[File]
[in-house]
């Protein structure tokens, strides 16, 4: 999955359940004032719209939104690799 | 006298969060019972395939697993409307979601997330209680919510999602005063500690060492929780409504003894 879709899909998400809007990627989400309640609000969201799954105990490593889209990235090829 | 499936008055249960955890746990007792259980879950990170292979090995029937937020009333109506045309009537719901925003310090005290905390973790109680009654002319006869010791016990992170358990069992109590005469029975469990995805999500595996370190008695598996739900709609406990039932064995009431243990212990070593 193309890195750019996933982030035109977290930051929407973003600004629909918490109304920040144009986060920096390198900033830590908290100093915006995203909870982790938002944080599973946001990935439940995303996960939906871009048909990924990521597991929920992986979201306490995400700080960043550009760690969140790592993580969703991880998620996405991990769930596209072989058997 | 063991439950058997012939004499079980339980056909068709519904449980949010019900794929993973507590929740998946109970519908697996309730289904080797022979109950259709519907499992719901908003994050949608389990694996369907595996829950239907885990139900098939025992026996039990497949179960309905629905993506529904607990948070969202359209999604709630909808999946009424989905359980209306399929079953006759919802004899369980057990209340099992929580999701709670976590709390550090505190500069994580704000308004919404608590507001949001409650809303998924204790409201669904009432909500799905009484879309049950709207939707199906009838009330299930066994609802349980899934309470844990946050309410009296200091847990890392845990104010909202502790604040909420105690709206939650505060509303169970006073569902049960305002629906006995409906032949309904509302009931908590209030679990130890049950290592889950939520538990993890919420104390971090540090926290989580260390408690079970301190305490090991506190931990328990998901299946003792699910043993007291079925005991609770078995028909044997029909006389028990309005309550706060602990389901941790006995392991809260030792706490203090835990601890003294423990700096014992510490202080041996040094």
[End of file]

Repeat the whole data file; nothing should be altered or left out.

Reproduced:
[in-house]
């Protein structure tokens, strides 16, 4: 999955359940004032719209939104690799 | 006298969060019972395939697993409307979601997330209680919510999602005063500690060492929780409504003894 879709899909998400809007990627989400309640609000969201799954105990490593889209990235090829 | 499936008055249960955890746990007792259980879950990170292979090995029937937020009333109506045309009537719901925003310090005290905390973790109680009654002319006869010791016990992170358990069992109590005469029975469990995805999500595996370190008695598996739900709609406990039932064995009431243990212990070593 193309890195750019996933982030035109977290930051929407973003600004629909918490109304920040144009986060920096390198900033830590908290100093915006995203909870982790938002944080599973946001990935439940995303996960939906871009048909990924990521597991929920992986979201306490995400700080960043550009760690969140790592993580969703991880998620996405991990769930596209072989058997 | 063991439950058997012939004499079980339980056909068709519904449980949010019900794929993973507590929740998946109970519908697996309730289904080797022979109950259709519907499992719901908003994050949608389990694996369907595996829950239907885990139900098939025992026996039990497949179960309905629905993506529904607990948070969202359209999604709630909808999946009424989905359980209306399929079953006759919802004899369980057990209340099992929580999701709670976590709390550090505190500069994580704000308004919404608590507001949001409650809303998924204790409201669904009432909500799905009484879309049950709207939707199906009838009330299930066994609802349980899934309470844990946050309410009296200091847990890392845990104010909202502790604040909420105690709206939650505060509303169970006073569902049960305002629906006995409906032949309904509302009931908590209030679990130890049950290592889950939520538990993890919420104390971090540090926290989580260390408690079970301190305490090991506190931990328990998901299946003792699910043993007291079925005991609770078995028909044997029909006389028990309005309550706060602990389901941790006995392991809260030792706490203090835990601890003294423990700096014992510490202080041996040094």